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7. Mapping an Atlantic Sexual Culture: Homoeroticism in Eighteenth-Century Philadelphia

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pp. 164-203

At the end of the eighteenth century, Ann Alweye, a male transvestite, lived with John Crawford in a relationship presumed to be sexual. Half a century earlier, Mary Hamilton had fled England for the New World after her conviction for “pretending herself a Man” and living as husband to Mary Price. Both Alweye and Hamilton were members of the greater Philadelphia...

Part III: Romantic Bonds in the Early Republic

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8. An Excerpt from Surpassing the Love of Men

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pp. 207-216

By the mid-eighteenth century, romantic friendship was a recognized institution in America too. In the eyes of an observer such as Moreau de St. M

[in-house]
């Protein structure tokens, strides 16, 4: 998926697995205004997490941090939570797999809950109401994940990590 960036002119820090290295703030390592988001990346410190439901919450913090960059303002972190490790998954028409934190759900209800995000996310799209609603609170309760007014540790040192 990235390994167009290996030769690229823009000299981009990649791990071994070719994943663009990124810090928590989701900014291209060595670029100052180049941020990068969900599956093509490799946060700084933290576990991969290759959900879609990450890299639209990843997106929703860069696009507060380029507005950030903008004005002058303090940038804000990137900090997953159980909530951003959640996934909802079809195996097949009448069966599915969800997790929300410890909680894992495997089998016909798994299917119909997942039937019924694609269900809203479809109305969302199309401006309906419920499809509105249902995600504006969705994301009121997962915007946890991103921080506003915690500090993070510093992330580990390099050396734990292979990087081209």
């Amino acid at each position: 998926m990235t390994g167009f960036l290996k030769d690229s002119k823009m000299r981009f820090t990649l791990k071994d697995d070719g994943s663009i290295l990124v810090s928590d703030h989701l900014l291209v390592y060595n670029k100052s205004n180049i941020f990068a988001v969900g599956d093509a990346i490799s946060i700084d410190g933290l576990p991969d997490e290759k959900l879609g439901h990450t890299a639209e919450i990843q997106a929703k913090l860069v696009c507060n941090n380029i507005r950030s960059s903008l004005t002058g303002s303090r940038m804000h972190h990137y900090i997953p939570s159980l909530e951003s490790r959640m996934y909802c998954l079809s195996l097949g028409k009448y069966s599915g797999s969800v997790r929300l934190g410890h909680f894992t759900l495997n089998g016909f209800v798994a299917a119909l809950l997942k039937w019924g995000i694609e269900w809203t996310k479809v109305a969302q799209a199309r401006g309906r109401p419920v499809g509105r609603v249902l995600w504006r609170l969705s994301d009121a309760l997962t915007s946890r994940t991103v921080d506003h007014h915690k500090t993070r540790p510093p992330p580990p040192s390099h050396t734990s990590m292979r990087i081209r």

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9. Leander, Lorenzo, and Castalio: An Early American Romance

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pp. 217-252

On 1 August 1786, a Princeton undergraduate wrote of his twenty-seven-year-old friend, “after recitation [I] went to Leander—he gave me a hair ribbon and I promised to sleep with him to night” (Lorenzo 58). More than two centuries later, it is hard to read this sort of diary entry without either exaggerating or pooh-poohing its hint of sex. In the late eighteenth...

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10. The Swan of Litchfield: Sarah Pierce and the Lesbian Landscape Poem

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pp. 253-276

One of the most important documents of love between women in early America is a poem by Sarah Pierce. Pierce is a well-known figure in the early Republic as the founder of the Litchfield Female Academy, often called the first American institution of higher education for women. Among her students were Catherine and Harriet Beecher, and her...